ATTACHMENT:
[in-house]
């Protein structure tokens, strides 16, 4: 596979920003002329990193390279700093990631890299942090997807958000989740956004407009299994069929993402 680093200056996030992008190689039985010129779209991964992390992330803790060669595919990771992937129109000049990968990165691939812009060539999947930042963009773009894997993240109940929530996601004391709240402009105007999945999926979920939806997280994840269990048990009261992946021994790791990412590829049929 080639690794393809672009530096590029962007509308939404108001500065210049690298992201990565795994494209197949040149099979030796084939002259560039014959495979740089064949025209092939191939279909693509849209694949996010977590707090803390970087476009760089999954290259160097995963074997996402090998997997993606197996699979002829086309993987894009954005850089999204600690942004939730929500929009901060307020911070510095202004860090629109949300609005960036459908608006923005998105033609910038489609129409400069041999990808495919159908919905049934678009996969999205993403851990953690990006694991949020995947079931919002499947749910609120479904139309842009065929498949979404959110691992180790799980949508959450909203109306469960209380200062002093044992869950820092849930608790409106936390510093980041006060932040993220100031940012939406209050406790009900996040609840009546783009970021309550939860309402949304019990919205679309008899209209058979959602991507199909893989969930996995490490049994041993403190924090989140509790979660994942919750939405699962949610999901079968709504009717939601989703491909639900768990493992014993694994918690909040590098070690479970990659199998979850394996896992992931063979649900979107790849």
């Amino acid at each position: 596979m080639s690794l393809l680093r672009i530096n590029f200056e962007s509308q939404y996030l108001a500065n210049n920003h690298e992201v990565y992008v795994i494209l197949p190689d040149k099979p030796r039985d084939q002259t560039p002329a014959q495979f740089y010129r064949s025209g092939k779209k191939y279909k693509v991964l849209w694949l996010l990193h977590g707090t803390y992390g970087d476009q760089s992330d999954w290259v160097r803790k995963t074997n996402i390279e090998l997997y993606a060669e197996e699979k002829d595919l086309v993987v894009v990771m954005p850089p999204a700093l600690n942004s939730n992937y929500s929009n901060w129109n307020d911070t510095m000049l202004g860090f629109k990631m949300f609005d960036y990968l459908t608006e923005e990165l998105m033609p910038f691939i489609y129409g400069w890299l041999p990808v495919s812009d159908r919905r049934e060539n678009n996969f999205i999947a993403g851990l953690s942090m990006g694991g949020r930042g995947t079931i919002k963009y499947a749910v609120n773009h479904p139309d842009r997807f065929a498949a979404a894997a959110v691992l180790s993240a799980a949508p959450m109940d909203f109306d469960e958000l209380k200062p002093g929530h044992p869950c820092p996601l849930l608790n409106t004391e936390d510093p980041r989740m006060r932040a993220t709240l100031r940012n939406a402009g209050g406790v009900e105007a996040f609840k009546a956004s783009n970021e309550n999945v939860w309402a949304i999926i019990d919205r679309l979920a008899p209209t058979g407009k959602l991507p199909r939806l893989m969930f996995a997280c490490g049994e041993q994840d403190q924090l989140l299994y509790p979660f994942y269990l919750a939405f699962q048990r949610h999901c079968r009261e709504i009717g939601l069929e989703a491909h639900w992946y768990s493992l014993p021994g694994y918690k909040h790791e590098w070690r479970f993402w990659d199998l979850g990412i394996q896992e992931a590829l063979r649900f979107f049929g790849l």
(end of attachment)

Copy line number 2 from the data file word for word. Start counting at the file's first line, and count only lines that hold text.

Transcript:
């Protein structure tokens, strides 16, 4: 596979920003002329990193390279700093990631890299942090997807958000989740956004407009299994069929993402 680093200056996030992008190689039985010129779209991964992390992330803790060669595919990771992937129109000049990968990165691939812009060539999947930042963009773009894997993240109940929530996601004391709240402009105007999945999926979920939806997280994840269990048990009261992946021994790791990412590829049929 080639690794393809672009530096590029962007509308939404108001500065210049690298992201990565795994494209197949040149099979030796084939002259560039014959495979740089064949025209092939191939279909693509849209694949996010977590707090803390970087476009760089999954290259160097995963074997996402090998997997993606197996699979002829086309993987894009954005850089999204600690942004939730929500929009901060307020911070510095202004860090629109949300609005960036459908608006923005998105033609910038489609129409400069041999990808495919159908919905049934678009996969999205993403851990953690990006694991949020995947079931919002499947749910609120479904139309842009065929498949979404959110691992180790799980949508959450909203109306469960209380200062002093044992869950820092849930608790409106936390510093980041006060932040993220100031940012939406209050406790009900996040609840009546783009970021309550939860309402949304019990919205679309008899209209058979959602991507199909893989969930996995490490049994041993403190924090989140509790979660994942919750939405699962949610999901079968709504009717939601989703491909639900768990493992014993694994918690909040590098070690479970990659199998979850394996896992992931063979649900979107790849």